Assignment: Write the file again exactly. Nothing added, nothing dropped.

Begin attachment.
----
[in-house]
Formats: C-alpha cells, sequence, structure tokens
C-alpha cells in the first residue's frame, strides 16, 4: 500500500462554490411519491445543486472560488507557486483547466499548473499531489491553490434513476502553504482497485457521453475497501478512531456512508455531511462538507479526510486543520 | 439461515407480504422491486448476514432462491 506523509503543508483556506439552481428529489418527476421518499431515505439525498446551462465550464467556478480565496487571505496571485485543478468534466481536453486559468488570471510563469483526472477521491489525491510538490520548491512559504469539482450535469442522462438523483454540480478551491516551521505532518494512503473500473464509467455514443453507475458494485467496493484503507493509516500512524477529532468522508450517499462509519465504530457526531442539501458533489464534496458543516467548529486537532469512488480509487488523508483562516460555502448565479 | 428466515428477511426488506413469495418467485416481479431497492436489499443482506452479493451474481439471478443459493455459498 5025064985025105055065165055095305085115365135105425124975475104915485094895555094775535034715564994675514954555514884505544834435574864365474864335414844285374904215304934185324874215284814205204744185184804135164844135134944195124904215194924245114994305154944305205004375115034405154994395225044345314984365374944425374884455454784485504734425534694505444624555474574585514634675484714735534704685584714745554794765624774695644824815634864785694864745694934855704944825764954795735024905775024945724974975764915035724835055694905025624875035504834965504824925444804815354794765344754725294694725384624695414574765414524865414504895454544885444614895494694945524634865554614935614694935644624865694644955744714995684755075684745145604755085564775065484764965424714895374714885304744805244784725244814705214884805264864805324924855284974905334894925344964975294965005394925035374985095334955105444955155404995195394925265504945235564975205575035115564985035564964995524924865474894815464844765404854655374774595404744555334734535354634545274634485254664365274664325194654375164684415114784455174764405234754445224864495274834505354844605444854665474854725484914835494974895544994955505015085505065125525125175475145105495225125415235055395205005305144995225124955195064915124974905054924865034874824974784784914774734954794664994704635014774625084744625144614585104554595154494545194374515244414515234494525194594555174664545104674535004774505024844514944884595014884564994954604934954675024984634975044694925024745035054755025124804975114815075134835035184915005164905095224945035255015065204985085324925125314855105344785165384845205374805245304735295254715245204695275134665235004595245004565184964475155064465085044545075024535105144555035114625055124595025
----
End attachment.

[in-house]
Formats: C-alpha cells, sequence, structure tokens
C-alpha cells in the first residue's frame, strides 16, 4: 500500500462554490411519491445543486472560488507557486483547466499548473499531489491553490434513476502553504482497485457521453475497501478512531456512508455531511462538507479526510486543520 | 439461515407480504422491486448476514432462491 506523509503543508483556506439552481428529489418527476421518499431515505439525498446551462465550464467556478480565496487571505496571485485543478468534466481536453486559468488570471510563469483526472477521491489525491510538490520548491512559504469539482450535469442522462438523483454540480478551491516551521505532518494512503473500473464509467455514443453507475458494485467496493484503507493509516500512524477529532468522508450517499462509519465504530457526531442539501458533489464534496458543516467548529486537532469512488480509487488523508483562516460555502448565479 | 428466515428477511426488506413469495418467485416481479431497492436489499443482506452479493451474481439471478443459493455459498 5025064985025105055065165055095305085115365135105425124975475104915485094895555094775535034715564994675514954555514884505544834435574864365474864335414844285374904215304934185324874215284814205204744185184804135164844135134944195124904215194924245114994305154944305205004375115034405154994395225044345314984365374944425374884455454784485504734425534694505444624555474574585514634675484714735534704685584714745554794765624774695644824815634864785694864745694934855704944825764954795735024905775024945724974975764915035724835055694905025624875035504834965504824925444804815354794765344754725294694725384624695414574765414524865414504895454544885444614895494694945524634865554614935614694935644624865694644955744714995684755075684745145604755085564775065484764965424714895374714885304744805244784725244814705214884805264864805324924855284974905334894925344964975294965005394925035374985095334955105444955155404995195394925265504945235564975205575035115564985035564964995524924865474894815464844765404854655374774595404744555334734535354634545274634485254664365274664325194654375164684415114784455174764405234754445224864495274834505354844605444854665474854725484914835494974895544994955505015085505065125525125175475145105495225125415235055395205005305144995225124955195064915124974905054924865034874824974784784914774734954794664994704635014774625084744625144614585104554595154494545194374515244414515234494525194594555174664545104674535004774505024844514944884595014884564994954604934954675024984634975044694925024745035054755025124804975114815075134835035184915005164905095224945035255015065204985085324925125314855105344785165384845205374805245304735295254715245204695275134665235004595245004565184964475155064465085044545075024535105144555035114625055124595025